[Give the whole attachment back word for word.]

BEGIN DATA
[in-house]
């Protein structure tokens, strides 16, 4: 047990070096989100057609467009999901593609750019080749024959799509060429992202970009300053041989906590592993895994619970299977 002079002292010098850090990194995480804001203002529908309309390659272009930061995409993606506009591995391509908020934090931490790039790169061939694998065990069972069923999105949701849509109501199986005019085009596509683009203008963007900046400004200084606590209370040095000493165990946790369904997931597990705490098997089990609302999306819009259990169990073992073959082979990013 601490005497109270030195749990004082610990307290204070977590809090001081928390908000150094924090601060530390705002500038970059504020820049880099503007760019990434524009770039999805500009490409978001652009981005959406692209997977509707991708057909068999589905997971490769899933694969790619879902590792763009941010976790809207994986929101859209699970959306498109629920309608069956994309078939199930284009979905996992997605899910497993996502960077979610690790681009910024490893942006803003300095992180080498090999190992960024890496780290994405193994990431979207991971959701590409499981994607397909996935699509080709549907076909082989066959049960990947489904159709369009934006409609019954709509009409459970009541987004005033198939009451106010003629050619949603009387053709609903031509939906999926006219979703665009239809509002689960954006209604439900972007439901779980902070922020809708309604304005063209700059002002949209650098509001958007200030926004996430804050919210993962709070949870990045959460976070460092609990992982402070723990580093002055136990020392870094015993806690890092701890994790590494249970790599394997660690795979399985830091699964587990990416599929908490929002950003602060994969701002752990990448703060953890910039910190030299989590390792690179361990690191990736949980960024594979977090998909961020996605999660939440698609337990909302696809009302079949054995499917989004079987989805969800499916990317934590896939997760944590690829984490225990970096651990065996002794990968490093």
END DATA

[in-house]
């Protein structure tokens, strides 16, 4: 047990070096989100057609467009999901593609750019080749024959799509060429992202970009300053041989906590592993895994619970299977 002079002292010098850090990194995480804001203002529908309309390659272009930061995409993606506009591995391509908020934090931490790039790169061939694998065990069972069923999105949701849509109501199986005019085009596509683009203008963007900046400004200084606590209370040095000493165990946790369904997931597990705490098997089990609302999306819009259990169990073992073959082979990013 601490005497109270030195749990004082610990307290204070977590809090001081928390908000150094924090601060530390705002500038970059504020820049880099503007760019990434524009770039999805500009490409978001652009981005959406692209997977509707991708057909068999589905997971490769899933694969790619879902590792763009941010976790809207994986929101859209699970959306498109629920309608069956994309078939199930284009979905996992997605899910497993996502960077979610690790681009910024490893942006803003300095992180080498090999190992960024890496780290994405193994990431979207991971959701590409499981994607397909996935699509080709549907076909082989066959049960990947489904159709369009934006409609019954709509009409459970009541987004005033198939009451106010003629050619949603009387053709609903031509939906999926006219979703665009239809509002689960954006209604439900972007439901779980902070922020809708309604304005063209700059002002949209650098509001958007200030926004996430804050919210993962709070949870990045959460976070460092609990992982402070723990580093002055136990020392870094015993806690890092701890994790590494249970790599394997660690795979399985830091699964587990990416599929908490929002950003602060994969701002752990990448703060953890910039910190030299989590390792690179361990690191990736949980960024594979977090998909961020996605999660939440698609337990909302696809009302079949054995499917989004079987989805969800499916990317934590896939997760944590690829984490225990970096651990065996002794990968490093």